A couple of weeks ago, Senator Elizabeth Warren asked Federal Reserve Chairman Jerome Powell to reduce the “astronomical rates.”
I’m not sure which planet she’s on, but I know it’s not the one that’s between Venus and Mars.
I get it. It’s an election year, housing is extremely expensive these days and Warren historically fights for disenfranchised consumers who can’t afford housing.
But let’s put rates in context.
This is a chart of the federal funds rate over the past 70 years. Do our current rates really look astronomical?
The historical average is 5.42%, and the current range is 5.25% to 5.50%. So we’re right in line with where we’ve been historically.
Furthermore, there were 9 million job openings in December, up from 8.9 million in November. Prior to the pandemic, there had never been 8 million jobs available in a month.
In January, employers added 353,000 jobs. That’s a big number, and it’s an increase from December’s 333,000. Wages are also up 4.5% over last year.
And corporate earnings are expected to have grown 4.4% in the fourth quarter of 2023, while fourth quarter GDP was a robust 3.3%.
So we’re not exactly teetering on the brink of recession.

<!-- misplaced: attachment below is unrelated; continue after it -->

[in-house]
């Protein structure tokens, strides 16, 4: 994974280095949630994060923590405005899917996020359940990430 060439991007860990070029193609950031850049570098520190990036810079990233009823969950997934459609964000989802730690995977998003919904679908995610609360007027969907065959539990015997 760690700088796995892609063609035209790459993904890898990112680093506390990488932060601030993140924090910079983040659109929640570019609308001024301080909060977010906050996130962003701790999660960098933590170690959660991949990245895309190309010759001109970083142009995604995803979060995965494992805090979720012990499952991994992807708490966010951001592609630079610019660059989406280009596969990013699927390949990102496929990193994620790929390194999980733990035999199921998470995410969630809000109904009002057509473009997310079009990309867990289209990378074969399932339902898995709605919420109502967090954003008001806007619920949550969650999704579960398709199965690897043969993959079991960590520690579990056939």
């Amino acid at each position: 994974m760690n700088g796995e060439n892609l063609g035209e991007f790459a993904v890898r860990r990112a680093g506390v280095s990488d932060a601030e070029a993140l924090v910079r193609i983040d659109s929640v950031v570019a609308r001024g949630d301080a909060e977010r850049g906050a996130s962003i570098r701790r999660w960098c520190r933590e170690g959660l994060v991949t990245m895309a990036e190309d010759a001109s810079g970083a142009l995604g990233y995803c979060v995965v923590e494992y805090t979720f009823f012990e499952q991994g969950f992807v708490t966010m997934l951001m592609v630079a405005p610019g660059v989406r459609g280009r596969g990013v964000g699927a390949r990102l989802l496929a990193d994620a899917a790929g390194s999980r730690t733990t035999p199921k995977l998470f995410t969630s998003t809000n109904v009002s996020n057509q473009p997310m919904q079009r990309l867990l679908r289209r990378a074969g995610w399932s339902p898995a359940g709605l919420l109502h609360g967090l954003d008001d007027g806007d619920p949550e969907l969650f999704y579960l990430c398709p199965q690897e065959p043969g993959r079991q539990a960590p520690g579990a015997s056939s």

But rates could certainly change. As you can see in the chart above, big spikes have often been followed by quick moves lower, as the Fed has a habit of overdoing it both when it raises rates and when it lowers them.
To make matters worse, China is staring at a looming financial crisis. Chinese property developer Country Garden Holdings (OTC: CTRYF), one of the largest companies in the world, is selling off foreign assets as it tries to deal with roughly $36 billion in debt.
And another Chinese developer is in even worse shape. Evergrande, which has $300 billion in debt, was ordered by a court to liquidate its assets in order to pay creditors.
Should China’s woes make their way over to the U.S., the economy could hit the brakes and rates could in fact be lowered.
Either way, bonds are the place to be right now.
If the economy remains strong and rates stay stable, bondholders will continue to enjoy stronger yields than they’ve seen in years.
Investment-grade corporate bonds are yielding 6%. Non-investment-grade bonds rated BB or better are yielding more than 7%. (Remember, bondholders are guaranteed to get their money back at maturity unless the company goes bankrupt.)
And if rates fall as Warren wants, bond prices will rise and produce nice gains for bondholders, because bond prices move in the opposite direction of rates. In that scenario, investors could either take their profits or continue to collect a high rate of interest (which will look progressively better as rates move lower) until maturity.
I’ve been telling my subscribers to load up on bonds for a while now. It’s hard to imagine a better scenario for this investment class.